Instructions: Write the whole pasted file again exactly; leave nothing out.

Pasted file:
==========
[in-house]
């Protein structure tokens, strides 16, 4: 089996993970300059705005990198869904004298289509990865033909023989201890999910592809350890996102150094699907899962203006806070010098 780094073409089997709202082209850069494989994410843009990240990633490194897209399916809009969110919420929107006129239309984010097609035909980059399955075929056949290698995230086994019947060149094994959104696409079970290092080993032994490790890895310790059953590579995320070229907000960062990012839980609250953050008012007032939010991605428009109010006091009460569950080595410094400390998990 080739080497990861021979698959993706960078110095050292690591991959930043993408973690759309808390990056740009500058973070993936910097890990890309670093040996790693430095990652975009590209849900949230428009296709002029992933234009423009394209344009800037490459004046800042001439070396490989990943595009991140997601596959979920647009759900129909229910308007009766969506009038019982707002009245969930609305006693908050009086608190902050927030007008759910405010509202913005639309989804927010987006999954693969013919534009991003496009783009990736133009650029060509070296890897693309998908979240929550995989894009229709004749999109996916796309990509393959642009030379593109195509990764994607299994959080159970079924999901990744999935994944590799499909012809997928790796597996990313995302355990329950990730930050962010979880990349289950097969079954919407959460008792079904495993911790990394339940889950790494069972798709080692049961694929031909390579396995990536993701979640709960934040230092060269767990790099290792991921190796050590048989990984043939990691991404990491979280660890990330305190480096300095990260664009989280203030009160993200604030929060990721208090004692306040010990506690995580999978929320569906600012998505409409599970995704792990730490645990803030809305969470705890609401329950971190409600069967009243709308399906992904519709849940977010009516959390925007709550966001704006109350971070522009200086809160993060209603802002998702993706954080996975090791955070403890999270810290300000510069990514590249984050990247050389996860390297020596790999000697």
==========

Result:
[in-house]
């Protein structure tokens, strides 16, 4: 089996993970300059705005990198869904004298289509990865033909023989201890999910592809350890996102150094699907899962203006806070010098 780094073409089997709202082209850069494989994410843009990240990633490194897209399916809009969110919420929107006129239309984010097609035909980059399955075929056949290698995230086994019947060149094994959104696409079970290092080993032994490790890895310790059953590579995320070229907000960062990012839980609250953050008012007032939010991605428009109010006091009460569950080595410094400390998990 080739080497990861021979698959993706960078110095050292690591991959930043993408973690759309808390990056740009500058973070993936910097890990890309670093040996790693430095990652975009590209849900949230428009296709002029992933234009423009394209344009800037490459004046800042001439070396490989990943595009991140997601596959979920647009759900129909229910308007009766969506009038019982707002009245969930609305006693908050009086608190902050927030007008759910405010509202913005639309989804927010987006999954693969013919534009991003496009783009990736133009650029060509070296890897693309998908979240929550995989894009229709004749999109996916796309990509393959642009030379593109195509990764994607299994959080159970079924999901990744999935994944590799499909012809997928790796597996990313995302355990329950990730930050962010979880990349289950097969079954919407959460008792079904495993911790990394339940889950790494069972798709080692049961694929031909390579396995990536993701979640709960934040230092060269767990790099290792991921190796050590048989990984043939990691991404990491979280660890990330305190480096300095990260664009989280203030009160993200604030929060990721208090004692306040010990506690995580999978929320569906600012998505409409599970995704792990730490645990803030809305969470705890609401329950971190409600069967009243709308399906992904519709849940977010009516959390925007709550966001704006109350971070522009200086809160993060209603802002998702993706954080996975090791955070403890999270810290300000510069990514590249984050990247050389996860390297020596790999000697």